Care Professional Tips: How to Support Client Families

When you become the Care Professional for a client, it’s not just the client who you work with. Supporting families is also an important part of the process.

When you become the Care Professional for a client, often it’s not just the client who enters your life. Interacting with the families (and sometimes, friends) of a client is often a normal part of the client/Care Professional relationship. Whether your client has family living nearby or many miles away, it’s important to know how to work with them while you are supporting their loved one.

The Client and Their Family – Every Care Call is Different

Every client is different, and so are their families. Here are the basics when it comes to dealing with the family of a client.

  1. Some families seek extra care for their loved ones because they aren’t able to do so themselves – they might live far away, have other commitments, or be otherwise unable to assist their loved ones. It’s important not to make presumptions about the situation between a client and their family, or their motivation for enlisting help.
  2. Many family members (often grown-up children or a spouse) reach out to companies like Home Instead when they need some support in caring for elderly loved ones. This might be providing care alongside what they do themselves, or you might find that a family member arranges external care so they can have some time off – this is particularly the case when family members live together, and the carer needs a bit of a break.
  3. Recognising the differences between the families you have contact with can have many different levels. If your client comes from a culture or religion different to your own, there might be significant differences which impact the way they receive care. This should be laid out for you in the care plan from the beginning of their journey with Home Instead. For example, people of a Jewish background might not consent to the use of artificial nutrition (such as a feeding tube) in those receiving end-of-life care. Being aware of differences such as these will ensure that you aren’t making presumptions about the type of care they receive; instead, it grants dignity and respect to the client and their family.

Tips on Supporting a Client’s Family

Family members are vital part of a client’s family – they might be the ones who have arranged Home Instead care calls, and so you can expect to have dealings with an immediate family member for most clients that you support. Here are our best tips for creating strong relationships.

  1. Listening is the most important skill for a Care Professional, whether you’re listening to a client or their family. Don’t make presumptions – always listen first and make sure you’re clear about what the situation is.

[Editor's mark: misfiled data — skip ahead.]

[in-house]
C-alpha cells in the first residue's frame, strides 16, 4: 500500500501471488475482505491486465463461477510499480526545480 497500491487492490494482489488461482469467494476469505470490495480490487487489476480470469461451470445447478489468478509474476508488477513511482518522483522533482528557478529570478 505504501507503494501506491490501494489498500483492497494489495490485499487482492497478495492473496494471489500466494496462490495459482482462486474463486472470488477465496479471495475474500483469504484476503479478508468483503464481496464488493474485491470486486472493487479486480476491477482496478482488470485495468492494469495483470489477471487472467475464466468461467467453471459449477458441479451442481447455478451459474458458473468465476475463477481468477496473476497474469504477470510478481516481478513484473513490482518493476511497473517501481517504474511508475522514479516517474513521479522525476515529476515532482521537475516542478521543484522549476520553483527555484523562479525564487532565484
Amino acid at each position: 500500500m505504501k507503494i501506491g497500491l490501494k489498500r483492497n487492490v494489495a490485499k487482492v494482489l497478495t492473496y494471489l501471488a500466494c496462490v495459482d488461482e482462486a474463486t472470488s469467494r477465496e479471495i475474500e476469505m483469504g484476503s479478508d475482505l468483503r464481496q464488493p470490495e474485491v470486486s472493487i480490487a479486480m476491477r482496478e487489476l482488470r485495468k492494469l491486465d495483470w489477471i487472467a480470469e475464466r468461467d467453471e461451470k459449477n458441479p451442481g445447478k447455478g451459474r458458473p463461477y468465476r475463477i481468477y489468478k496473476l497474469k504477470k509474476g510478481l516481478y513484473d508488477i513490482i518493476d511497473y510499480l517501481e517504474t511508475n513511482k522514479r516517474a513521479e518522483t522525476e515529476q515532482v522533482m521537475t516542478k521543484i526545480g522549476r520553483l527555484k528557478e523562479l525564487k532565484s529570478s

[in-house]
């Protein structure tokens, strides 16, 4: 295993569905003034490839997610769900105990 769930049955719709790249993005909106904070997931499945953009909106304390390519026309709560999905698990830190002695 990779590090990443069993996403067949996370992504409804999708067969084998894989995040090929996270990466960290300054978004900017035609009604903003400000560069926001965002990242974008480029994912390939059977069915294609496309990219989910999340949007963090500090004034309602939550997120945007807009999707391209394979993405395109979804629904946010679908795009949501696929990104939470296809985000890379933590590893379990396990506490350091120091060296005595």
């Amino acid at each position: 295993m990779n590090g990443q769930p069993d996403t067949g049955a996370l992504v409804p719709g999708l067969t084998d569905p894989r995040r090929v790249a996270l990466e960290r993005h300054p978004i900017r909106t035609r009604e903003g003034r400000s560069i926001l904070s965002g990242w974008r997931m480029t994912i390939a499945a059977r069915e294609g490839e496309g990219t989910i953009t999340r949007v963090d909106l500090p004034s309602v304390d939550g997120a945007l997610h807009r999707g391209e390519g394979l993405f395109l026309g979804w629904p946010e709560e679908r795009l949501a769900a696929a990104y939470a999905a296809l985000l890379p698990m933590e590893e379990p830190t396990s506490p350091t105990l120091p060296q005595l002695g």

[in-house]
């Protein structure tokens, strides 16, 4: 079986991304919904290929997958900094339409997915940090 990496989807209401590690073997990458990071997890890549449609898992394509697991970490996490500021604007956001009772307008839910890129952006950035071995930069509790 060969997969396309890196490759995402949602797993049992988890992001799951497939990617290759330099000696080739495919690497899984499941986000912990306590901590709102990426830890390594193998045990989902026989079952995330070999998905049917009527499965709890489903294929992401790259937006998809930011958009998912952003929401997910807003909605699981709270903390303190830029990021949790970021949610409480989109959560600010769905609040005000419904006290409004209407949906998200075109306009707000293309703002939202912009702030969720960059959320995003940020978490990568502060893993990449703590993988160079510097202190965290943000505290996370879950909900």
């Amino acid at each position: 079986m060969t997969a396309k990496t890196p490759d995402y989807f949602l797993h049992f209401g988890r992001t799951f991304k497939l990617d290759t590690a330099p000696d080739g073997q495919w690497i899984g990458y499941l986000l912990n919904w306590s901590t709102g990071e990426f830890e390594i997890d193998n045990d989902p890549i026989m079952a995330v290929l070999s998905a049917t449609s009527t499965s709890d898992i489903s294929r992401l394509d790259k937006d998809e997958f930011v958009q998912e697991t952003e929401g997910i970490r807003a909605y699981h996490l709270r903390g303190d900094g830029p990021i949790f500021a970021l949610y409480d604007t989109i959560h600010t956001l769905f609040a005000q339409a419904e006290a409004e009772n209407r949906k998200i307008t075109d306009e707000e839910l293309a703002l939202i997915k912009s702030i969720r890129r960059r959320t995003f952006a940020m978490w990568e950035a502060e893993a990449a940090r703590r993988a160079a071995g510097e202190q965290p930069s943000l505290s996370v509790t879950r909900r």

2. One of the selling points of Home Instead is that we guarantee our clients will have a regular Care Professional assigned to them, rather than a different person each time. Having a familiar face who they know and trust will put the client (and their family) at ease. Even so, for some clients who require a more extensive care package, you might find yourself as part of a team who care for a client. Whether you’re the predominant Care Professional or part of a group, it’s important to build a relationship with the family of the client if you can.
  3. If you’re looking for local places to recommend to your client’s family to get out and about, Merton’s Memory Café is a good place to start. Pop in any Tuesday morning for a chat.

Going the Extra Mile – Tips for a Great Care Professional / Client Family Relationship

Here are a few extra tips to help you form a smooth and productive relationship with your client’s family.

  1. Tip 1: Remember the little things. If your client’s daughter tells you that she has a job interview coming up, try to remember to ask her how it went. If your client’s grandson is studying at university, remember to ask about his progress. Making mental notes about the things that are important to your client and their family will help to secure a firm bond and build friendly relationships.
  2. Tip 2: Gauge the requirements of each individual. Some family members are looking for a lot of reassurance, perhaps if this is the first time they have had to manage the care of an elderly/unwell family member. Other client families will be more confident and require less input. Work out what your client and their families need to make sure everyone is confident with the situation.
  3. Tip 3: Separate fact and opinions. Sometimes client families want to know your opinion on their family member – do they seem well to you, how does the progression of their dementia compare to other clients, are they eating enough, etc. While you might be an experienced Care Professional, remember to answer questions within your means and not give false information. It’s fine to say “In my opinion…” where appropriate, but it’s also important to signpost family members to the appropriate authorities (such as the GP, Care Manager, etc). Making comparisons between clients should be done within the limits of confidentiality.


Some clients will have family members that you see regularly, whereas others will be names you can’t put a face to. Whatever the situation, work to get the best outcome for your client as you support them in their own home.

If you are passionate about caring, perhaps a role in care is for you. Click on the link to get in touch to find out more.